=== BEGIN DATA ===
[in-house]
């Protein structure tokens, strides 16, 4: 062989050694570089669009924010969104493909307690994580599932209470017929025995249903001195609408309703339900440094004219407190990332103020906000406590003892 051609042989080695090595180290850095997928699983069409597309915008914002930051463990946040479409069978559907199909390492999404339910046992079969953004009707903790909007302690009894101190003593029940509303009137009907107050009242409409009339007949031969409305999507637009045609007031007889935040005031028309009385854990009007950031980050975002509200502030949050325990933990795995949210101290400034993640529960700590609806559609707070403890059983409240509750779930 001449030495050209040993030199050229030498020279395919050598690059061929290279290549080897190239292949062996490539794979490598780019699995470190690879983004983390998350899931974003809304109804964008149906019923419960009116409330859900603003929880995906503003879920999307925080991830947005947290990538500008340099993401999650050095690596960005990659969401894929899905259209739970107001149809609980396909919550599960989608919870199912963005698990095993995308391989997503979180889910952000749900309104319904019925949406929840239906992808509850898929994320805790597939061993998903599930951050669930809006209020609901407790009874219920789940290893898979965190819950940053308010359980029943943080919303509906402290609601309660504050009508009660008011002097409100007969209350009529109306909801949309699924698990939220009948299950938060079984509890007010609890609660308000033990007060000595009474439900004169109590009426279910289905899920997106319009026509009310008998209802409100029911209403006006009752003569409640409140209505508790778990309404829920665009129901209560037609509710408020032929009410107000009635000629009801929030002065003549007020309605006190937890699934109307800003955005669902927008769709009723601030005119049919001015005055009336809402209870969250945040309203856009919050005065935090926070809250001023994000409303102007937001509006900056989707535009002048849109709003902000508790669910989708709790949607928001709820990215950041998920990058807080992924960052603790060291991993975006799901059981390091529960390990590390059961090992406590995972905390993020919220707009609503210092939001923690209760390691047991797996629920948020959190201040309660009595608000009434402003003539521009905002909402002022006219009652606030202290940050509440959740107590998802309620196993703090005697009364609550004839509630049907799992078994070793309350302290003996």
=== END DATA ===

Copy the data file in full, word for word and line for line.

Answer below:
[in-house]
């Protein structure tokens, strides 16, 4: 062989050694570089669009924010969104493909307690994580599932209470017929025995249903001195609408309703339900440094004219407190990332103020906000406590003892 051609042989080695090595180290850095997928699983069409597309915008914002930051463990946040479409069978559907199909390492999404339910046992079969953004009707903790909007302690009894101190003593029940509303009137009907107050009242409409009339007949031969409305999507637009045609007031007889935040005031028309009385854990009007950031980050975002509200502030949050325990933990795995949210101290400034993640529960700590609806559609707070403890059983409240509750779930 001449030495050209040993030199050229030498020279395919050598690059061929290279290549080897190239292949062996490539794979490598780019699995470190690879983004983390998350899931974003809304109804964008149906019923419960009116409330859900603003929880995906503003879920999307925080991830947005947290990538500008340099993401999650050095690596960005990659969401894929899905259209739970107001149809609980396909919550599960989608919870199912963005698990095993995308391989997503979180889910952000749900309104319904019925949406929840239906992808509850898929994320805790597939061993998903599930951050669930809006209020609901407790009874219920789940290893898979965190819950940053308010359980029943943080919303509906402290609601309660504050009508009660008011002097409100007969209350009529109306909801949309699924698990939220009948299950938060079984509890007010609890609660308000033990007060000595009474439900004169109590009426279910289905899920997106319009026509009310008998209802409100029911209403006006009752003569409640409140209505508790778990309404829920665009129901209560037609509710408020032929009410107000009635000629009801929030002065003549007020309605006190937890699934109307800003955005669902927008769709009723601030005119049919001015005055009336809402209870969250945040309203856009919050005065935090926070809250001023994000409303102007937001509006900056989707535009002048849109709003902000508790669910989708709790949607928001709820990215950041998920990058807080992924960052603790060291991993975006799901059981390091529960390990590390059961090992406590995972905390993020919220707009609503210092939001923690209760390691047991797996629920948020959190201040309660009595608000009434402003003539521009905002909402002022006219009652606030202290940050509440959740107590998802309620196993703090005697009364609550004839509630049907799992078994070793309350302290003996």